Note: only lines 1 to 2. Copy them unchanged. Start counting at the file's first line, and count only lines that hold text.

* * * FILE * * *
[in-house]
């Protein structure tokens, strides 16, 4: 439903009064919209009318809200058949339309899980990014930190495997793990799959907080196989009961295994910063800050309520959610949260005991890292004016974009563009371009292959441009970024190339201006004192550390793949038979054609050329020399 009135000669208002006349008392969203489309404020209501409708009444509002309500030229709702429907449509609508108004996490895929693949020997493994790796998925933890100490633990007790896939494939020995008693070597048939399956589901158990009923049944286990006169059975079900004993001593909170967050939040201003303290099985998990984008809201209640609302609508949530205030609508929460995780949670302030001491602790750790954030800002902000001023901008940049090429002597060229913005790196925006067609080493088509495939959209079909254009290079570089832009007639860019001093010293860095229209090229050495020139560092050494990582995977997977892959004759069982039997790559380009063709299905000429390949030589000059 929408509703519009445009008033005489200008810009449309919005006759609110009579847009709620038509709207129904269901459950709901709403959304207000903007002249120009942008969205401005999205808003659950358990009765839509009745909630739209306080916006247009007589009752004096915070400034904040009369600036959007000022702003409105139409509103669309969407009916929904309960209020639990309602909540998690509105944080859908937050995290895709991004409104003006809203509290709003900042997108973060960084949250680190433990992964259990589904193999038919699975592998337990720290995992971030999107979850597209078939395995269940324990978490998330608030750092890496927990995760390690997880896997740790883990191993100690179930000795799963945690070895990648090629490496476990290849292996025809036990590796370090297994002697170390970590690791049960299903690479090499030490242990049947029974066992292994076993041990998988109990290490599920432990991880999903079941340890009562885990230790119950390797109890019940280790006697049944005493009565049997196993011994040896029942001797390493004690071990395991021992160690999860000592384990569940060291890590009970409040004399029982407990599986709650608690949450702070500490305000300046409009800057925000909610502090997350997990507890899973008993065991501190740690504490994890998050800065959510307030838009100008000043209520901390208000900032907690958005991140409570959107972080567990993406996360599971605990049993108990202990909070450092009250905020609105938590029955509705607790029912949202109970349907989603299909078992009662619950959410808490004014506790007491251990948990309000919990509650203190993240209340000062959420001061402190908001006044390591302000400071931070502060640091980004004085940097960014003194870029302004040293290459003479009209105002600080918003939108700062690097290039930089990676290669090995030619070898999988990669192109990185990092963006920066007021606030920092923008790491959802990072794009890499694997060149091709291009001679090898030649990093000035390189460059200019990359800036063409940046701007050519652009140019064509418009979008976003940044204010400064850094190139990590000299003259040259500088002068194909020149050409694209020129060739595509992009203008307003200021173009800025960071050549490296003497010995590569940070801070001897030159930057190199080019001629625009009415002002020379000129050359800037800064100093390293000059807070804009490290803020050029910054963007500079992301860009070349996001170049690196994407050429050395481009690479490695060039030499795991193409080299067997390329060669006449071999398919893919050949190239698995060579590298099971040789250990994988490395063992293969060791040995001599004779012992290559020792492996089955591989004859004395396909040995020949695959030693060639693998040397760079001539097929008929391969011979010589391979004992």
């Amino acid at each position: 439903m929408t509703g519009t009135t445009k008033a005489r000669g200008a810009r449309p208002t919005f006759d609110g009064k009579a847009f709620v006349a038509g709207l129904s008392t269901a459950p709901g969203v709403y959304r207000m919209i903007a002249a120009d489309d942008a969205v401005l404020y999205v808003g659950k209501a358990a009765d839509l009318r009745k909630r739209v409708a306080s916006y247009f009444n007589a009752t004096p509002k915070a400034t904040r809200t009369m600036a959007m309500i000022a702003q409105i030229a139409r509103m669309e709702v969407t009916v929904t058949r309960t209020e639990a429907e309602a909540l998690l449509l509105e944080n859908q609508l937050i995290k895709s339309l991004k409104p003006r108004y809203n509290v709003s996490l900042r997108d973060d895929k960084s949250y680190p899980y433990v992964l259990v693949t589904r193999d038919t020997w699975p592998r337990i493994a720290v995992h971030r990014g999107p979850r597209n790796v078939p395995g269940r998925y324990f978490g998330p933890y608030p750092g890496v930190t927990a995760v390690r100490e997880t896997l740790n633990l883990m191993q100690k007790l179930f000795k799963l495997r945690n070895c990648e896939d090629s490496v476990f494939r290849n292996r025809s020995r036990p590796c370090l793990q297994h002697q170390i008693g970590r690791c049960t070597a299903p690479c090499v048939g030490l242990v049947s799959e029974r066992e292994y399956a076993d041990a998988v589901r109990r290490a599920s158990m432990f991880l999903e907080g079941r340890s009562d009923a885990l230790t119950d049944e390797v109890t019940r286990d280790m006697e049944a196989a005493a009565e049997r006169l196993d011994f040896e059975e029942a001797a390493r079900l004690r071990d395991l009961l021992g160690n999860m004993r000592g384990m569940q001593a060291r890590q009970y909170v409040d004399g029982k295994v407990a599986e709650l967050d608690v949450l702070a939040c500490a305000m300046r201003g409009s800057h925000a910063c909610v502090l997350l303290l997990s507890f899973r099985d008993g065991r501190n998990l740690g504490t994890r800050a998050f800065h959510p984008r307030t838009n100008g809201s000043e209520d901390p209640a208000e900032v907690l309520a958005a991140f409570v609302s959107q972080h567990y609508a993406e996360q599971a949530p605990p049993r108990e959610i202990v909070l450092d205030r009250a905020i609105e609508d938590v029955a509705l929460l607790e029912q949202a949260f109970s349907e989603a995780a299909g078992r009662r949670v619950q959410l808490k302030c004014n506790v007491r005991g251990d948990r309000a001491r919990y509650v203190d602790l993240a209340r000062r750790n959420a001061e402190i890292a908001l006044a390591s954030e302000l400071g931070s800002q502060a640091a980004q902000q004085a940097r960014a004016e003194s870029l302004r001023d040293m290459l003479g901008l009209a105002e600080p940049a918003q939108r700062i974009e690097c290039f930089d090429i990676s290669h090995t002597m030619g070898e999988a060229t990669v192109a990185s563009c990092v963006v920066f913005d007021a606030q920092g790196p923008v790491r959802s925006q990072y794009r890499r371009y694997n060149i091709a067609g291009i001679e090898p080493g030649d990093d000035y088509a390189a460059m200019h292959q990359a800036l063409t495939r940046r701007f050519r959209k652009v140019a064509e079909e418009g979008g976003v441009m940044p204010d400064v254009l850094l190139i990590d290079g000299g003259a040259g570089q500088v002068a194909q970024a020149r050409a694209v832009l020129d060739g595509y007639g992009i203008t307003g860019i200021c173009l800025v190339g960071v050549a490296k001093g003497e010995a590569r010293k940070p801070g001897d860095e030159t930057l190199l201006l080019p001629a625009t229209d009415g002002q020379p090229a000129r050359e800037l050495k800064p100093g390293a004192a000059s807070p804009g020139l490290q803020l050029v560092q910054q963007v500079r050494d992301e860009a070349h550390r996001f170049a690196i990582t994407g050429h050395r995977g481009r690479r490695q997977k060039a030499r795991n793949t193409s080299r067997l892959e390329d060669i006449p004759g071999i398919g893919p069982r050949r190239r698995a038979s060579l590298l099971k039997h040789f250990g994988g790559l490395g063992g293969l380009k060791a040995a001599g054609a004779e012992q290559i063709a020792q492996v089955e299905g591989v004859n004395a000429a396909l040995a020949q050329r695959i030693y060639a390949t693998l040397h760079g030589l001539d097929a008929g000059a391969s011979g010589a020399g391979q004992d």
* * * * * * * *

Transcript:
[in-house]
């Protein structure tokens, strides 16, 4: 439903009064919209009318809200058949339309899980990014930190495997793990799959907080196989009961295994910063800050309520959610949260005991890292004016974009563009371009292959441009970024190339201006004192550390793949038979054609050329020399 009135000669208002006349008392969203489309404020209501409708009444509002309500030229709702429907449509609508108004996490895929693949020997493994790796998925933890100490633990007790896939494939020995008693070597048939399956589901158990009923049944286990006169059975079900004993001593909170967050939040201003303290099985998990984008809201209640609302609508949530205030609508929460995780949670302030001491602790750790954030800002902000001023901008940049090429002597060229913005790196925006067609080493088509495939959209079909254009290079570089832009007639860019001093010293860095229209090229050495020139560092050494990582995977997977892959004759069982039997790559380009063709299905000429390949030589000059 929408509703519009445009008033005489200008810009449309919005006759609110009579847009709620038509709207129904269901459950709901709403959304207000903007002249120009942008969205401005999205808003659950358990009765839509009745909630739209306080916006247009007589009752004096915070400034904040009369600036959007000022702003409105139409509103669309969407009916929904309960209020639990309602909540998690509105944080859908937050995290895709991004409104003006809203509290709003900042997108973060960084949250680190433990992964259990589904193999038919699975592998337990720290995992971030999107979850597209078939395995269940324990978490998330608030750092890496927990995760390690997880896997740790883990191993100690179930000795799963945690070895990648090629490496476990290849292996025809036990590796370090297994002697170390970590690791049960299903690479090499030490242990049947029974066992292994076993041990998988109990290490599920432990991880999903079941340890009562885990230790119950390797109890019940280790006697049944005493009565049997196993011994040896029942001797390493004690071990395991021992160690999860000592384990569940060291890590009970409040004399029982407990599986709650608690949450702070500490305000300046409009800057925000909610502090997350997990507890899973008993065991501190740690504490994890998050800065959510307030838009100008000043209520901390208000900032907690958005991140409570959107972080567990993406996360599971605990049993108990202990909070450092009250905020609105938590029955509705607790029912949202109970349907989603299909078992009662619950959410808490004014506790007491251990948990309000919990509650203190993240209340000062959420001061402190908001006044390591302000400071931070502060640091980004004085940097960014003194870029302004040293290459003479009209105002600080918003939108700062690097290039930089990676290669090995030619070898999988990669192109990185990092963006920066007021606030920092923008790491959802990072794009890499694997060149091709291009001679090898030649990093000035390189460059200019990359800036063409940046701007050519652009140019064509418009979008976003940044204010400064850094190139990590000299003259040259500088002068194909020149050409694209020129060739595509992009203008307003200021173009800025960071050549490296003497010995590569940070801070001897030159930057190199080019001629625009009415002002020379000129050359800037800064100093390293000059807070804009490290803020050029910054963007500079992301860009070349996001170049690196994407050429050395481009690479490695060039030499795991193409080299067997390329060669006449071999398919893919050949190239698995060579590298099971040789250990994988490395063992293969060791040995001599004779012992290559020792492996089955591989004859004395396909040995020949695959030693060639693998040397760079001539097929008929391969011979010589391979004992």